There is an old train depot in Sheffield in Warren County. It used to be a busy, busy place because of the vast forest land in the area.  You can still go inside.  Not to catch a train but to learn how Sheffield became 'The Last Great Lumber Town in Pennsylvania."  

The old train station is now the home of the Sheffield Depot Preservation Society.  Dennis Sturdevant, the society’s president, took me on a tour.  Pictures on the walls tell the story of why Sheffield was bustling between the years 1890 and 1940.  Bark from the hemlock tree was used to make tannin, the chemical needed to harden cattle hides. Seven tanneries were located in Sheffield in the late 1800s.  Sheffield was also home to the largest saw mill east of the Mississippi.  The busy lumber business meant a busy railroad depot.

"Everybody worked in connection with the railroad,” says Dennis.  “The saw mill was booming at the time."  

Sheffield's prosperity from lumber eventually came to an end. The saw mill closed in 1941.  The once busy train depot closed in 1965.

"For years, I walked past this station all boarded up,” remembers Dennis.  “The grass was high.  It didn't seem liked anybody cared."  

In 2006, Dennis had an idea to renovate the station.  A nonprofit organization was formed. The Sheffield Depot Preservation Society re-opened the building as a heritage museum in 2016.  Memories of the station's heyday live on.  An old baggage cart is on display as is a mail cart donated by a Sheffield resident.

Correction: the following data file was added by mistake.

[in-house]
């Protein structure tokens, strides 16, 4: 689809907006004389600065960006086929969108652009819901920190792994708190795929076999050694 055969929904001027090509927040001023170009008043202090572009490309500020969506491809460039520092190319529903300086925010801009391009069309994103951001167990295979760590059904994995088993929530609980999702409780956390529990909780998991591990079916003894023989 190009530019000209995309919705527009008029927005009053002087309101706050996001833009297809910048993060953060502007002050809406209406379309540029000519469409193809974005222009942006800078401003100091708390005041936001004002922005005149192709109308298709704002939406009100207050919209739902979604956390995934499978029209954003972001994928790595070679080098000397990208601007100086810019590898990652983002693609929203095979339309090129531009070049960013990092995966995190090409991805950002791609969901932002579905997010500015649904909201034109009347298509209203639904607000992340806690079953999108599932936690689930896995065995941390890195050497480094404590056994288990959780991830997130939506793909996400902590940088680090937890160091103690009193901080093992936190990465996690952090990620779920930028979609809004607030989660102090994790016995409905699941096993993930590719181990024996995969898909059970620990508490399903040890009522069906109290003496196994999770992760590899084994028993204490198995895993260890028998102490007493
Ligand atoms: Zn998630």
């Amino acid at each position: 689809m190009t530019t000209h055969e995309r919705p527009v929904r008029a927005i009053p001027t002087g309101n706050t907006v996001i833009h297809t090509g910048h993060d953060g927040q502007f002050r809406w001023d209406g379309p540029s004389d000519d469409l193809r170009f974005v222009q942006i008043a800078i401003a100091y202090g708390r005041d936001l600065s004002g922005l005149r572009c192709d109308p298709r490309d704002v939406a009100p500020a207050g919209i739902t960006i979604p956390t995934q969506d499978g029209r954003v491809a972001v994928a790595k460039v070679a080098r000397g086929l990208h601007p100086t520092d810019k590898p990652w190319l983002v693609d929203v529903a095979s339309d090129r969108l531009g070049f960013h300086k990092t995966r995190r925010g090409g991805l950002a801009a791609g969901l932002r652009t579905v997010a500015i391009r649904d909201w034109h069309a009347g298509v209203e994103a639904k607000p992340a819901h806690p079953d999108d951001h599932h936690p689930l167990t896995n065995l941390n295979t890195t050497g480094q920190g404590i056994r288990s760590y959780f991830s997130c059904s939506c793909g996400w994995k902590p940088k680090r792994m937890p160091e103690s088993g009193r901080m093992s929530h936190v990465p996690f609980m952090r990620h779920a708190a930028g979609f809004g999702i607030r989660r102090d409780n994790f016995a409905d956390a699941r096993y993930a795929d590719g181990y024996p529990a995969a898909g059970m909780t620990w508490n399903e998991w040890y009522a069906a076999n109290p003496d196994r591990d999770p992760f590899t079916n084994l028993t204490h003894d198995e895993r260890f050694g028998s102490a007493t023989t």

"The gentleman had it in his yard on the hill,” says Dennis. “I said 'Could I have that for the depot?’ and he goes, 'You can have it."  

There's been other interesting donations. There's railroad timetables and tickets from when the Tionesta Valley Railway ran from Sheffield to small towns I've never heard of including Gilson, Donaldson, and Brookston. There's a reversible trolley seat designed to make sure no passenger had to ride facing backwards. There's also other examples of Sheffield from days gone by including equipment used by the town shoemaker in the 1930s. 

These days the only trains that stop at the station are the model trains that are on display inside.  But, the depot still welcomes visitors...anyone who wants to learn about Sheffield's past.

Many things have changed in Sheffield over the years.  The town now has about 960 residents.  Dennis says there was a high school football game played there in 1946.   That game drew over 1,000 fans.